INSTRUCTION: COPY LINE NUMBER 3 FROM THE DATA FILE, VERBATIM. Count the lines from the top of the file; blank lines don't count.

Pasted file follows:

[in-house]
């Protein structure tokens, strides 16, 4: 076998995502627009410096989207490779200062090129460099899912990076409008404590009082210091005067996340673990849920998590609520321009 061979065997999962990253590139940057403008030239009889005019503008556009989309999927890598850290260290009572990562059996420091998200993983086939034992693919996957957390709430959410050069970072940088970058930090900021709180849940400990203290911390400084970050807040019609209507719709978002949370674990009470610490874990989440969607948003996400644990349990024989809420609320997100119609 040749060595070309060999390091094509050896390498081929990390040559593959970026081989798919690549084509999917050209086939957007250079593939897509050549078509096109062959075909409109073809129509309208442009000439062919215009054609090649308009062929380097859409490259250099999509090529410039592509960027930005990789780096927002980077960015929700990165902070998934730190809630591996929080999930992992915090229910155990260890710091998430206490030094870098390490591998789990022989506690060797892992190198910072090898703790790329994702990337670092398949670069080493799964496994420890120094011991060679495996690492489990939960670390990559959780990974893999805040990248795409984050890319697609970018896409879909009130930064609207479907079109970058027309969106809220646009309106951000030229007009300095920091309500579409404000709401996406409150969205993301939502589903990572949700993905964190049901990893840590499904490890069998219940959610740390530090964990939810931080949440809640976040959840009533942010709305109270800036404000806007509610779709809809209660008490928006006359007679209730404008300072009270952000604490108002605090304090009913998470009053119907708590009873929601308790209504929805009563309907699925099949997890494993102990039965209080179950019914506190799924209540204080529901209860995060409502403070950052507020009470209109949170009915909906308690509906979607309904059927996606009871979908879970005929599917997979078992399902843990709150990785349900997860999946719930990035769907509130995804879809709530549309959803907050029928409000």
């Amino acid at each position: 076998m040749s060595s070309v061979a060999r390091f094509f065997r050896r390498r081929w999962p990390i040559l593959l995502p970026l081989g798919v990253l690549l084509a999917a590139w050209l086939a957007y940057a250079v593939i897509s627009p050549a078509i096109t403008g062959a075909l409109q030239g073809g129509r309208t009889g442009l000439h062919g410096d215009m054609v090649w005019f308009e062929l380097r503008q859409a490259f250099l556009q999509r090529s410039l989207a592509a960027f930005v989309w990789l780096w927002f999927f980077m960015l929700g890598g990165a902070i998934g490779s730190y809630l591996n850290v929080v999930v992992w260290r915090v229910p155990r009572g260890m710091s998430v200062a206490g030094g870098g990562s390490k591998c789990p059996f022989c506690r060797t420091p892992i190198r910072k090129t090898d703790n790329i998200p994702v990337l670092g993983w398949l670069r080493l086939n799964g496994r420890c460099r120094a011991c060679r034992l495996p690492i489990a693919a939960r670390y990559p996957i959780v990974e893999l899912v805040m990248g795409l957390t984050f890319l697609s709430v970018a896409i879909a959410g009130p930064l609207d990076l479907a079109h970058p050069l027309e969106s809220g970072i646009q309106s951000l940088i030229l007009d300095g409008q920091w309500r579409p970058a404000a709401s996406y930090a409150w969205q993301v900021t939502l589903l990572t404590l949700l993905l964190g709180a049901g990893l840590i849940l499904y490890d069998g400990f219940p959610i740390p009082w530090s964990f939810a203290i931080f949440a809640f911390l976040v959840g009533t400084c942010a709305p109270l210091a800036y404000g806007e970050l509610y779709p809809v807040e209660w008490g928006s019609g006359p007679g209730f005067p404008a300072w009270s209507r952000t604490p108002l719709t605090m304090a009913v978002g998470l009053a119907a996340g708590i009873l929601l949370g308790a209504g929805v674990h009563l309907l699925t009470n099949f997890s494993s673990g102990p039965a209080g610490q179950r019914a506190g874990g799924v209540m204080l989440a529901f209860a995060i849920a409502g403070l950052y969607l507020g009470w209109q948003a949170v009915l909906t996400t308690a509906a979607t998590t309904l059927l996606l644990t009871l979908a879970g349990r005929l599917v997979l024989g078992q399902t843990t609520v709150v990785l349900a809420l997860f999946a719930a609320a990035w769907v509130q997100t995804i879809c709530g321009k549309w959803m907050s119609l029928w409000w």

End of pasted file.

């Amino acid at each position: 076998m040749s060595s070309v061979a060999r390091f094509f065997r050896r390498r081929w999962p990390i040559l593959l995502p970026l081989g798919v990253l690549l084509a999917a590139w050209l086939a957007y940057a250079v593939i897509s627009p050549a078509i096109t403008g062959a075909l409109q030239g073809g129509r309208t009889g442009l000439h062919g410096d215009m054609v090649w005019f308009e062929l380097r503008q859409a490259f250099l556009q999509r090529s410039l989207a592509a960027f930005v989309w990789l780096w927002f999927f980077m960015l929700g890598g990165a902070i998934g490779s730190y809630l591996n850290v929080v999930v992992w260290r915090v229910p155990r009572g260890m710091s998430v200062a206490g030094g870098g990562s390490k591998c789990p059996f022989c506690r060797t420091p892992i190198r910072k090129t090898d703790n790329i998200p994702v990337l670092g993983w398949l670069r080493l086939n799964g496994r420890c460099r120094a011991c060679r034992l495996p690492i489990a693919a939960r670390y990559p996957i959780v990974e893999l899912v805040m990248g795409l957390t984050f890319l697609s709430v970018a896409i879909a959410g009130p930064l609207d990076l479907a079109h970058p050069l027309e969106s809220g970072i646009q309106s951000l940088i030229l007009d300095g409008q920091w309500r579409p970058a404000a709401s996406y930090a409150w969205q993301v900021t939502l589903l990572t404590l949700l993905l964190g709180a049901g990893l840590i849940l499904y490890d069998g400990f219940p959610i740390p009082w530090s964990f939810a203290i931080f949440a809640f911390l976040v959840g009533t400084c942010a709305p109270l210091a800036y404000g806007e970050l509610y779709p809809v807040e209660w008490g928006s019609g006359p007679g209730f005067p404008a300072w009270s209507r952000t604490p108002l719709t605090m304090a009913v978002g998470l009053a119907a996340g708590i009873l929601l949370g308790a209504g929805v674990h009563l309907l699925t009470n099949f997890s494993s673990g102990p039965a209080g610490q179950r019914a506190g874990g799924v209540m204080l989440a529901f209860a995060i849920a409502g403070l950052y969607l507020g009470w209109q948003a949170v009915l909906t996400t308690a509906a979607t998590t309904l059927l996606l644990t009871l979908a879970g349990r005929l599917v997979l024989g078992q399902t843990t609520v709150v990785l349900a809420l997860f999946a719930a609320a990035w769907v509130q997100t995804i879809c709530g321009k549309w959803m907050s119609l029928w409000w």